It's a brilliant piece of teaching, dealing with an area of life so emotive for many Christians: their expectations. It's summarised in three points and goes deep into each one:

  1. Our bad things turn out for good.
  2. Our good things can never be lost.
  3. The best things are yet to come.

You can listen to it here, and you should: the truth in it is actually more incredible than a semi final finishing 7-1.

 

Elsewhere in week 27


I sat on a really big chair and pretended nothing was weird about that.

What motivates a Christian to make a horror movie? Scott Derrickson explains.

The question we've all been asking is answered definitively by Dan Kois and Andrew Bouvé: Who won the World Cup of arm-folding?

The are 59 instances of the phrase "one another" in the New Testament and Steve Alliston has listed them for us so we can be reminded of how to treat one other.

The meal of the week on our World Cup adventure was probably the home-made flour tortillas.

James Medd reports on how British TV is ruling the waves.

The demise of out-of-town shopping centres is noted by David Boyle.

Finally, that shot by Nick Kyrgios is probably worth watching again...

Report from the New Ground Leadership Conference


It took us eleven hours to get there, and less than two days after we’d arrived it was time to head home again – a mere eight hours this time. Thankfully, the New Ground Leadership Conference was worth it.

450 leaders were gathered in Burgess Hill of all places and some had come even further than we had: France, Holland, Italy, and Romania were all represented. Everyone in the group from Edinburgh said they'd been inspired not only by the teaching but by the news of what we're involved in together across Europe. Our excellent hosts, The King’s Church Mid-Sussex, made us feel welcome, and it was great to continue making and developing new friendships, as well as catching up with old ones. (One of the accidental pleasures of being part of this family of churches is that it includes the guy who was my youth leader and people who were in the youth work that I led subsequent to him.)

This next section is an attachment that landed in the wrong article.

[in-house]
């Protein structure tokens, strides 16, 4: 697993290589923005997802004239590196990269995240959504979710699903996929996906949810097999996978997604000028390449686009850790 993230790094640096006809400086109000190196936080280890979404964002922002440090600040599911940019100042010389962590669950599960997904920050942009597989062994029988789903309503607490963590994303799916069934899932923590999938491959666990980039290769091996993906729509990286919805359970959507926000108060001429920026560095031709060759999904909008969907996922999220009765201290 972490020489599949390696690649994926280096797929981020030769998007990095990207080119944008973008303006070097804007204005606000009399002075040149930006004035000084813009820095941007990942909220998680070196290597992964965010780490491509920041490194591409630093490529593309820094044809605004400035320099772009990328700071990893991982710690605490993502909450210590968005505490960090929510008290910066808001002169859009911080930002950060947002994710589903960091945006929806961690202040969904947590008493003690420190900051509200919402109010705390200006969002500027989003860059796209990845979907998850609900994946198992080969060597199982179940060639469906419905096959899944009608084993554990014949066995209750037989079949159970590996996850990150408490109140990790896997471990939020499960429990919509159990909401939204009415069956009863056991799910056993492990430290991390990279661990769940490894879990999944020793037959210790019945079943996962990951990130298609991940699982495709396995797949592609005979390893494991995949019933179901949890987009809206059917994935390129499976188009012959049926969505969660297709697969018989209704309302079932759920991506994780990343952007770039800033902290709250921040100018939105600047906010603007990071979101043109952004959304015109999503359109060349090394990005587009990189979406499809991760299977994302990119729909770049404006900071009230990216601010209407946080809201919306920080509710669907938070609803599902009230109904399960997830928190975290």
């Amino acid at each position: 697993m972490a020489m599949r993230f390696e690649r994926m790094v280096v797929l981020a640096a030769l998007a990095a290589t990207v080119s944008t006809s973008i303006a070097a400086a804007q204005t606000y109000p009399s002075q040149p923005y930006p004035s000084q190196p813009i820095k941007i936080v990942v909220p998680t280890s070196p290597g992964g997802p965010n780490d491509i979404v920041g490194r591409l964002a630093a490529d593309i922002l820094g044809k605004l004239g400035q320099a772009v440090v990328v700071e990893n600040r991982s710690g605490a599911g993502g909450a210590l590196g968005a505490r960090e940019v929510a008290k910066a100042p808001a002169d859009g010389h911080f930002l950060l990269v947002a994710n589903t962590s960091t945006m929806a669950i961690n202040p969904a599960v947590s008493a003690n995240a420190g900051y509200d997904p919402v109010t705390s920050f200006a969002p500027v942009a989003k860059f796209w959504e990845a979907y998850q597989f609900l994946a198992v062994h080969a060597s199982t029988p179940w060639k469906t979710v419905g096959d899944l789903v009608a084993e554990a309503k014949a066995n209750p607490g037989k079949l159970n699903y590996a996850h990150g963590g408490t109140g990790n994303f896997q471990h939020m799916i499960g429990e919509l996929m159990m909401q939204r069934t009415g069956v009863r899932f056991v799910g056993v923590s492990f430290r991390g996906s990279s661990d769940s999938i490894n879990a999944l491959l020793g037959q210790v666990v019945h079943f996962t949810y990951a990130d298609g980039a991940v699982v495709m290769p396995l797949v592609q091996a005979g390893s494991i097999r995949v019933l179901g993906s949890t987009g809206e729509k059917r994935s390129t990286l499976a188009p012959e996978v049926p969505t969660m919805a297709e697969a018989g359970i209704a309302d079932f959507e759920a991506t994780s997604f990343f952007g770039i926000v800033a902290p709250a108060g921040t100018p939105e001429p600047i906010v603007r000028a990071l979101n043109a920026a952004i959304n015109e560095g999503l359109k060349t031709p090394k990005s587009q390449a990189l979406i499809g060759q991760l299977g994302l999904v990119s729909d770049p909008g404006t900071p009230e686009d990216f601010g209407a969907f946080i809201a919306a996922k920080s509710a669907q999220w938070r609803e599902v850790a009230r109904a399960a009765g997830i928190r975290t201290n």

It won’t surprise anyone who has heard PJ Smyth speak to learn that he has two swords hanging in his office. His relish for the battle that God has brought us into is always evident, and in four densely-packed teaching sessions he gave an arsenal of expert advice. He’s an inspiring guy – among the stories he shared was one about the President of South Africa visiting his church to hear him preach on “What would God say to President Zuma?” – and he’s thoroughly worked out his philosophy and how to explain it. He spoke on the mission we have, the power of partnerships, the way God calls, how we should mentor people, and how to communicate the message we have. I made piles of notes and will have to spend a long time thinking through all that was said and talking with the people I work with about how we can put some of it into action.

Failure to do this would be to miss the point of the conference, as Dave Holden made clear in the final talk. Dave loves to tell us that we can’t go back to old ways, nor can we bask in the enjoyable present but we must put our energy into taking new ground (it’s a well-chosen name). If all of this sounds relentless, it was! But there’s a good way to be driven as well as a bad way, and this weekend was good: the opening talk by Chris Taylor reminded us of God’s grace for us, however we see ourselves; our times of sung worship were full of joy; every opportunity for fun or honesty was taken, during both the “formal” and “informal” parts of the conference. This is such a potent combination: the stretch of new challenges and the certainty of God’s love. I left encouraged and excited, and grateful to have been able to make the journey.